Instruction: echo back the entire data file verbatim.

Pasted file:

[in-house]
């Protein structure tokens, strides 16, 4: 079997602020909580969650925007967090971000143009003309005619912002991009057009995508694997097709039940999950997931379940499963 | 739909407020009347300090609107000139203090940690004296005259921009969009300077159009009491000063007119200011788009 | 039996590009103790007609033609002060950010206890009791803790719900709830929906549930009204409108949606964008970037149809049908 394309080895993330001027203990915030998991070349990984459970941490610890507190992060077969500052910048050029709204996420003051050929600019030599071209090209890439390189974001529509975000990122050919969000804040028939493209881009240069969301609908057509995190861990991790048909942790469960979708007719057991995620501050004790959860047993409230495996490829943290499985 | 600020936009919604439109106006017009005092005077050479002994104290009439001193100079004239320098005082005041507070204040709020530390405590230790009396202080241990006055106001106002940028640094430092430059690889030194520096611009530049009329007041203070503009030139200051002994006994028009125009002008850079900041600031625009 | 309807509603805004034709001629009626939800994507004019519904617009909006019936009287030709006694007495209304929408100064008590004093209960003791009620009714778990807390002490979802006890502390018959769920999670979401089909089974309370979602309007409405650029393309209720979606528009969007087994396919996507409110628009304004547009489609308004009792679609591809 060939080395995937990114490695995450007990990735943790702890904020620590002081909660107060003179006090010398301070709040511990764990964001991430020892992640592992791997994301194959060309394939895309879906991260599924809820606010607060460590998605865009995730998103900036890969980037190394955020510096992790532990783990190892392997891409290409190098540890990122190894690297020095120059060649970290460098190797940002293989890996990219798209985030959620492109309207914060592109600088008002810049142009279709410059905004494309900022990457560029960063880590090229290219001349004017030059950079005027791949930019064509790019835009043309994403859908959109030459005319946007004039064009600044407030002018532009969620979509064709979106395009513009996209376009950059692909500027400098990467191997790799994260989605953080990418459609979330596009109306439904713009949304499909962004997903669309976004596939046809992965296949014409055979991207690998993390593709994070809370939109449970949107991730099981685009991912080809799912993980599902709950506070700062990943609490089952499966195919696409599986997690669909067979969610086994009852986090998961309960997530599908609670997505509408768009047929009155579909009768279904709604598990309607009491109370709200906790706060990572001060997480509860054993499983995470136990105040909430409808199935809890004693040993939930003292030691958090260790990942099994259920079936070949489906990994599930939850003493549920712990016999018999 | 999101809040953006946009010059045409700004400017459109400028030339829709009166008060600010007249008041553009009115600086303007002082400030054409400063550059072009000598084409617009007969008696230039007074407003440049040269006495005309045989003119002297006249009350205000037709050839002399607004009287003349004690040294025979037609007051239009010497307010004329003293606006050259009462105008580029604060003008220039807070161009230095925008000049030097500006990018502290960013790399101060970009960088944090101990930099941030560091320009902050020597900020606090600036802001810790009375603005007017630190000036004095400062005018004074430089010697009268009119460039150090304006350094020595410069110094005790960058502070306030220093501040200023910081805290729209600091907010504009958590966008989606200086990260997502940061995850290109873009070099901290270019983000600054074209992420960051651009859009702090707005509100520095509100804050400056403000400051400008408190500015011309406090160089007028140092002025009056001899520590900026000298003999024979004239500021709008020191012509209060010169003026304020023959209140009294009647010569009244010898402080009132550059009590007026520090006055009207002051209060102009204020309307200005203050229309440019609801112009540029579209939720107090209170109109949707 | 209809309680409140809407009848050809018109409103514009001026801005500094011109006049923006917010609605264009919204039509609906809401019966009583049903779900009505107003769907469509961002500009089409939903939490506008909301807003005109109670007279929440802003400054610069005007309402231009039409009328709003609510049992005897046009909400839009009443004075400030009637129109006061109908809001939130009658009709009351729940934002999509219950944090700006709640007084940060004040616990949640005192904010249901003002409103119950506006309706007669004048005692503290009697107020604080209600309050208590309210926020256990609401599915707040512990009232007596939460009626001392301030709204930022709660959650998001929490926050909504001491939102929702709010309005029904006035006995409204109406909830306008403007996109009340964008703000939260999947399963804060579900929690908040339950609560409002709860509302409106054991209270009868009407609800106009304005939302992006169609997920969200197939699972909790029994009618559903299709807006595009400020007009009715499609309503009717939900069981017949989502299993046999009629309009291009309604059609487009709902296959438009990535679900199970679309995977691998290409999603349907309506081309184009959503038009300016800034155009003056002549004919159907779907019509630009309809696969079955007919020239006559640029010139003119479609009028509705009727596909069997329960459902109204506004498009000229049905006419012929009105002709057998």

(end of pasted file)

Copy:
[in-house]
């Protein structure tokens, strides 16, 4: 079997602020909580969650925007967090971000143009003309005619912002991009057009995508694997097709039940999950997931379940499963 | 739909407020009347300090609107000139203090940690004296005259921009969009300077159009009491000063007119200011788009 | 039996590009103790007609033609002060950010206890009791803790719900709830929906549930009204409108949606964008970037149809049908 394309080895993330001027203990915030998991070349990984459970941490610890507190992060077969500052910048050029709204996420003051050929600019030599071209090209890439390189974001529509975000990122050919969000804040028939493209881009240069969301609908057509995190861990991790048909942790469960979708007719057991995620501050004790959860047993409230495996490829943290499985 | 600020936009919604439109106006017009005092005077050479002994104290009439001193100079004239320098005082005041507070204040709020530390405590230790009396202080241990006055106001106002940028640094430092430059690889030194520096611009530049009329007041203070503009030139200051002994006994028009125009002008850079900041600031625009 | 309807509603805004034709001629009626939800994507004019519904617009909006019936009287030709006694007495209304929408100064008590004093209960003791009620009714778990807390002490979802006890502390018959769920999670979401089909089974309370979602309007409405650029393309209720979606528009969007087994396919996507409110628009304004547009489609308004009792679609591809 060939080395995937990114490695995450007990990735943790702890904020620590002081909660107060003179006090010398301070709040511990764990964001991430020892992640592992791997994301194959060309394939895309879906991260599924809820606010607060460590998605865009995730998103900036890969980037190394955020510096992790532990783990190892392997891409290409190098540890990122190894690297020095120059060649970290460098190797940002293989890996990219798209985030959620492109309207914060592109600088008002810049142009279709410059905004494309900022990457560029960063880590090229290219001349004017030059950079005027791949930019064509790019835009043309994403859908959109030459005319946007004039064009600044407030002018532009969620979509064709979106395009513009996209376009950059692909500027400098990467191997790799994260989605953080990418459609979330596009109306439904713009949304499909962004997903669309976004596939046809992965296949014409055979991207690998993390593709994070809370939109449970949107991730099981685009991912080809799912993980599902709950506070700062990943609490089952499966195919696409599986997690669909067979969610086994009852986090998961309960997530599908609670997505509408768009047929009155579909009768279904709604598990309607009491109370709200906790706060990572001060997480509860054993499983995470136990105040909430409808199935809890004693040993939930003292030691958090260790990942099994259920079936070949489906990994599930939850003493549920712990016999018999 | 999101809040953006946009010059045409700004400017459109400028030339829709009166008060600010007249008041553009009115600086303007002082400030054409400063550059072009000598084409617009007969008696230039007074407003440049040269006495005309045989003119002297006249009350205000037709050839002399607004009287003349004690040294025979037609007051239009010497307010004329003293606006050259009462105008580029604060003008220039807070161009230095925008000049030097500006990018502290960013790399101060970009960088944090101990930099941030560091320009902050020597900020606090600036802001810790009375603005007017630190000036004095400062005018004074430089010697009268009119460039150090304006350094020595410069110094005790960058502070306030220093501040200023910081805290729209600091907010504009958590966008989606200086990260997502940061995850290109873009070099901290270019983000600054074209992420960051651009859009702090707005509100520095509100804050400056403000400051400008408190500015011309406090160089007028140092002025009056001899520590900026000298003999024979004239500021709008020191012509209060010169003026304020023959209140009294009647010569009244010898402080009132550059009590007026520090006055009207002051209060102009204020309307200005203050229309440019609801112009540029579209939720107090209170109109949707 | 209809309680409140809407009848050809018109409103514009001026801005500094011109006049923006917010609605264009919204039509609906809401019966009583049903779900009505107003769907469509961002500009089409939903939490506008909301807003005109109670007279929440802003400054610069005007309402231009039409009328709003609510049992005897046009909400839009009443004075400030009637129109006061109908809001939130009658009709009351729940934002999509219950944090700006709640007084940060004040616990949640005192904010249901003002409103119950506006309706007669004048005692503290009697107020604080209600309050208590309210926020256990609401599915707040512990009232007596939460009626001392301030709204930022709660959650998001929490926050909504001491939102929702709010309005029904006035006995409204109406909830306008403007996109009340964008703000939260999947399963804060579900929690908040339950609560409002709860509302409106054991209270009868009407609800106009304005939302992006169609997920969200197939699972909790029994009618559903299709807006595009400020007009009715499609309503009717939900069981017949989502299993046999009629309009291009309604059609487009709902296959438009990535679900199970679309995977691998290409999603349907309506081309184009959503038009300016800034155009003056002549004919159907779907019509630009309809696969079955007919020239006559640029010139003119479609009028509705009727596909069997329960459902109204506004498009000229049905006419012929009105002709057998």